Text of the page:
This article outlines the differences between conveyancing solicitors (SRA) and licensed conveyancers (CLC) and their regulating bodies giving you the information to decide who looks after the legal side of your move.
Conveyancing solicitors and licensed conveyancers are different sides of the same coin. The main difference between them is their regulatory bodies. All solicitors in England and Wales are regulated by the Solicitors Regulation Authority (SRA) and registered with The Law Society, whereas licensed conveyancers are regulated by the Council for Licensed Conveyancers (CLC).
Most of us are not too concerned with the finer points of our legal professional’s regulation, being only too happy to just get on with the business of conveyancing. But perhaps we should take a little time to understand their roles, how they can legally operate, and the difference between their professions.
Although they are separate, both licensed conveyancers and solicitors have a similar set of standards and guidelines which their members must abide by, but what are the main differences between SRA and CLC.
Before 1985, homebuyers and sellers had little option but to use a conveyancing solicitor. However, the burgeoning number of legal resources used by solicitors meant that the industry itself had to expand in order to deal with the demands of the growing number of people buying and selling property.
The 1985 Administration of Justice Act enabled licensed conveyancers to supply their services and are described by the CLC as:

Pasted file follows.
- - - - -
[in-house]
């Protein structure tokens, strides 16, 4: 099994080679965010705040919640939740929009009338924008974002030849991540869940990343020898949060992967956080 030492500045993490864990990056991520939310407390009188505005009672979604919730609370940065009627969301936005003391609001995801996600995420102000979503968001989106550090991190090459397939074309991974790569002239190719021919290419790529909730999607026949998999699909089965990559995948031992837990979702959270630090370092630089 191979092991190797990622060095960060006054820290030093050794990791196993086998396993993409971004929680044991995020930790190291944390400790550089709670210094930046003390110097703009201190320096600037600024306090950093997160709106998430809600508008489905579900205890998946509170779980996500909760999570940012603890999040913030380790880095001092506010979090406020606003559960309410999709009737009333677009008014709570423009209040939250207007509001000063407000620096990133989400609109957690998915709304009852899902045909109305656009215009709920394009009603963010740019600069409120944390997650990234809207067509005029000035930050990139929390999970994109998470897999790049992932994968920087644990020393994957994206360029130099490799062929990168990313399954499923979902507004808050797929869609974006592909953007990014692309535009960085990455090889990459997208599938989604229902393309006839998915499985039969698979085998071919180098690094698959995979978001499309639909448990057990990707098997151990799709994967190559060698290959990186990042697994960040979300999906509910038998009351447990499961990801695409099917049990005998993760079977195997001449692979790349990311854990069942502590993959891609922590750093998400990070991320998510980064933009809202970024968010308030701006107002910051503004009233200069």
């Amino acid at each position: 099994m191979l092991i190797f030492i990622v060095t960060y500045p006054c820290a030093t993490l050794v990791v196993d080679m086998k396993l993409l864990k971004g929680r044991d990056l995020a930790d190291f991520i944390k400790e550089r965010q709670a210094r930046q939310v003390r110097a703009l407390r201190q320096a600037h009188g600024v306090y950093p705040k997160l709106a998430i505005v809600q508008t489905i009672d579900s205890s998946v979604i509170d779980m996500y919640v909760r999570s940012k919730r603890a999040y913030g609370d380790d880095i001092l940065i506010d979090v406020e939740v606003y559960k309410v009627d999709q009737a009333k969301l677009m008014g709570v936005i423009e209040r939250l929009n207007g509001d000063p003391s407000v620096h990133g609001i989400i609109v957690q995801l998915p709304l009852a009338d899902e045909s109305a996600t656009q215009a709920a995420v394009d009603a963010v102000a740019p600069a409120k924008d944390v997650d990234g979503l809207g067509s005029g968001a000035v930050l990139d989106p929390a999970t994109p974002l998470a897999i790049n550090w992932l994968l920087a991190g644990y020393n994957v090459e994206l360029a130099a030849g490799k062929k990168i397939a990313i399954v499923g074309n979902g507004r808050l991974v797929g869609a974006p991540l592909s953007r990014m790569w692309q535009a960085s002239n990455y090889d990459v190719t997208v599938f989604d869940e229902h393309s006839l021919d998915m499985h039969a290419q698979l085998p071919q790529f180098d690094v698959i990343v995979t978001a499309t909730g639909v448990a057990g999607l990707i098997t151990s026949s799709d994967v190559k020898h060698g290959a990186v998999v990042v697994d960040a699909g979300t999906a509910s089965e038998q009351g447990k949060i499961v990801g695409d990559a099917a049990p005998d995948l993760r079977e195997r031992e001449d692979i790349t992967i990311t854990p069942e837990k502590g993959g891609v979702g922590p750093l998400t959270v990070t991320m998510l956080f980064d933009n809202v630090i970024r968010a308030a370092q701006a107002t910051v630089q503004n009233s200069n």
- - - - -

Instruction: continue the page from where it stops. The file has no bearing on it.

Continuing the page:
“A qualified specialist lawyer who concentrates solely on dealing with property or conveyancing. As a result, licensed conveyancers operate under a bespoke regulatory framework, which is designed specifically to continually ensure consumer protection for users of services provided by licensed conveyancers.”
This legislation allowed licensed conveyancers to legally work both on buyers’ and sellers’ behalf. There are a growing number of qualified solicitors who have chosen to convert to licensed conveyancer status.
Solicitors are generally trained in several legal fields, ranging from criminal law through to litigation and family law. After finishing their training, they can decide to specialise in a specific area of law or continue covering a number of areas, as many high street solicitors do. This can be an advantage when it comes to legal issues that can be connected to conveyancing, such as wills and probate, for example. Perhaps the downside to this may mean your solicitor is sometimes harder to get hold of.
On the other side of the coin, licensed conveyancers are specialists in property law with this area being the sole focus of their work. To become a licensed conveyancer, levels 4 and 6 diplomas in conveyancing law and practice must be completed, which can be done as quickly as 18 months. But before they can apply for their first qualifying licence, they will need to complete 1,200 hours of practical experience. The scope of employment training venues is very broad and even includes working in banks and building societies, as well as legal practices.